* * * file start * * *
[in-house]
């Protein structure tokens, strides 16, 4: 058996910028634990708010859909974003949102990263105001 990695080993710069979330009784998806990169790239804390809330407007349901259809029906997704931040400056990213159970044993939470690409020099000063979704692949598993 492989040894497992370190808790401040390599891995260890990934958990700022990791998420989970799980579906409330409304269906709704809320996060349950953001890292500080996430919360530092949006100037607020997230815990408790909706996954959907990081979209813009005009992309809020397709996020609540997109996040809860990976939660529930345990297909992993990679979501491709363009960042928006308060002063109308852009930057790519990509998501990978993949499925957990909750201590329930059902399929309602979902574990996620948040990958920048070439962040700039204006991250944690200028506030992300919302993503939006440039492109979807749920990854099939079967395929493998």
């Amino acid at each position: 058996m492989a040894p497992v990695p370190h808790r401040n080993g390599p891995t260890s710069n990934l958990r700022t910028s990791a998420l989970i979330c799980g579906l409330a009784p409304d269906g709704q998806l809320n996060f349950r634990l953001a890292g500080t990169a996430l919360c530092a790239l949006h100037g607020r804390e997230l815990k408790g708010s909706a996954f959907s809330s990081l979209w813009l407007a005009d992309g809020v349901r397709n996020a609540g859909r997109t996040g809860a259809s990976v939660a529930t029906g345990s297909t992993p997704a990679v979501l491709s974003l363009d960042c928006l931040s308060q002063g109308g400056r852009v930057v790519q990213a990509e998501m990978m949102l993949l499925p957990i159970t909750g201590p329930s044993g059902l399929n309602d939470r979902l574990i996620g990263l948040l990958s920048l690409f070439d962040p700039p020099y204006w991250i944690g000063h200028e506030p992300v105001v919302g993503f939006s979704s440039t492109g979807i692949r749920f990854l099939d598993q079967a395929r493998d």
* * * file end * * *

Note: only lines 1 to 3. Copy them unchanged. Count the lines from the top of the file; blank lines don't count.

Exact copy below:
[in-house]
């Protein structure tokens, strides 16, 4: 058996910028634990708010859909974003949102990263105001 990695080993710069979330009784998806990169790239804390809330407007349901259809029906997704931040400056990213159970044993939470690409020099000063979704692949598993 492989040894497992370190808790401040390599891995260890990934958990700022990791998420989970799980579906409330409304269906709704809320996060349950953001890292500080996430919360530092949006100037607020997230815990408790909706996954959907990081979209813009005009992309809020397709996020609540997109996040809860990976939660529930345990297909992993990679979501491709363009960042928006308060002063109308852009930057790519990509998501990978993949499925957990909750201590329930059902399929309602979902574990996620948040990958920048070439962040700039204006991250944690200028506030992300919302993503939006440039492109979807749920990854099939079967395929493998």
């Amino acid at each position: 058996m492989a040894p497992v990695p370190h808790r401040n080993g390599p891995t260890s710069n990934l958990r700022t910028s990791a998420l989970i979330c799980g579906l409330a009784p409304d269906g709704q998806l809320n996060f349950r634990l953001a890292g500080t990169a996430l919360c530092a790239l949006h100037g607020r804390e997230l815990k408790g708010s909706a996954f959907s809330s990081l979209w813009l407007a005009d992309g809020v349901r397709n996020a609540g859909r997109t996040g809860a259809s990976v939660a529930t029906g345990s297909t992993p997704a990679v979501l491709s974003l363009d960042c928006l931040s308060q002063g109308g400056r852009v930057v790519q990213a990509e998501m990978m949102l993949l499925p957990i159970t909750g201590p329930s044993g059902l399929n309602d939470r979902l574990i996620g990263l948040l990958s920048l690409f070439d962040p700039p020099y204006w991250i944690g000063h200028e506030p992300v105001v919302g993503f939006s979704s440039t492109g979807i692949r749920f990854l099939d598993q079967a395929r493998d």